Ten writers for children. All with something to say.


Alone and Together

I love them both.

But if I am inspired, do not phone me! Of course you may say you don't know when I am inspired. Don't you hear my inspiration when I answer the phone with a "Yes"? Or when I answer your emails with one word? Writing is my job. I take it seriously. I have deadlines, just as you do. I love my job. Don't you like yours? 

When we are both free, I would love to see you. Warning: If I haven't done anything but writing, I won't have anything else to talk about. Maybe you don't want to see me. In that case, I'll go back to my writing.


I need time alone to focus on writing and art. I always welcome Mondays for this reason. Most of my "contact" during the week is through e-mail and social networks. I am startled when the phone rings. I like my silence. I too have the company of the family pet. Scratching is the sound of interruption—the cat wants in or out.

The balance to this isolated part of work life comes through critique groups, professional events, and author/illustrator appearances. I have three critique groups, but am particularly thankful for my illustrator critique group. All five of the members are accomplished illustrators; four out of five are also picture book authors. I have worked professionally as an art director, but have not often received very much art direction. I need it! In this illustrator critique group I get extensive, specific feedback on sketch dummies and art in progress, as well as responses to overall picture book story concepts. It is wonderful to have others share my projects, enter in to my vision, help me see my strengths, and give ideas about improving what is still weak. I like being part of this process for others. We have come to be very honest with each other. This trust continues to build over time. The works stand apart from each creator and we are all problem-solvers together.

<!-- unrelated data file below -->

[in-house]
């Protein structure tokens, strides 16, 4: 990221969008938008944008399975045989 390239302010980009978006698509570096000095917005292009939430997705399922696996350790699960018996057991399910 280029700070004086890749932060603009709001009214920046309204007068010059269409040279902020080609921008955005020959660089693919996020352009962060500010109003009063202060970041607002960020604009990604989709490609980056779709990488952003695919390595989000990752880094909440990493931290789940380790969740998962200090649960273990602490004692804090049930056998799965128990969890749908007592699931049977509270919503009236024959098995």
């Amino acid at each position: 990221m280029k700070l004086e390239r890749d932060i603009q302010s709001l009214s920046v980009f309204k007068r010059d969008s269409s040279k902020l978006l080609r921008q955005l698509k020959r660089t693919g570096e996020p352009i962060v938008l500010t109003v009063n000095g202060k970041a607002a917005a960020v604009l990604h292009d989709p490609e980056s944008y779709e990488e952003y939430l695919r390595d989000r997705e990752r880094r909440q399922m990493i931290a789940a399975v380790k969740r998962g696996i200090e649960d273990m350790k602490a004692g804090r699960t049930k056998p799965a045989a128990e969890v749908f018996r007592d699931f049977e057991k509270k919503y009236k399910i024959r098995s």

Left: four out of five of our illustrator critique group with our new Indian parasols from Ashley Wolff's recent trip to present to schools in India—me, Julie Downing, Katherine Tillotson, and Lisa Brown. Below: Ashley Wolff, also part of the illustrator critique group, author Elissa Haden Guest, Julie Downing, and me—we all celebrate our birthdays together each year in a January Jubilee.
I enjoy the community of local authors and illustrators in the San Francisco Bay Area. There is periodically some event that draws us together. Tonight I'm looking forward to the Effie Lee Morris lecture at the San Francisco library, featuring Jerry Pinkney. Jerry was my illustration teacher at Pratt Institute years ago (James Ransome was in that class, too). Later I worked as art director for Jerry's son Brian Pinkney. They are a sweet, sweet family! Many friends will be at the lecture, so it will be fun to meet. I'm hoping to also snag a moment to say hello to my very special teacher.

Presenting in classroom, libraries, museums, bookstores, and other community venues is a wonderful and essential counter to the quiet creation time. This is where I see the response from my intended audience. I like small classroom-sized groups best where I can share the actual original art and the materials I use to create the art. I love the questions. I also really like chances to do hands-on art projects that relate to my books, or projects where kids become authors and illustrators, too.


Community and Isolation

Our topic this go-round is that of isolation and community. Those are sort of opposites, but they make sense as a writer. Writing is a solitary task. Most of my days I am alone, in my house, with two dogs and a cat to keep me company as I try to put a bunch of words on the paper. Some days it isn't easy, but I'm used to it. Do I seek out a community?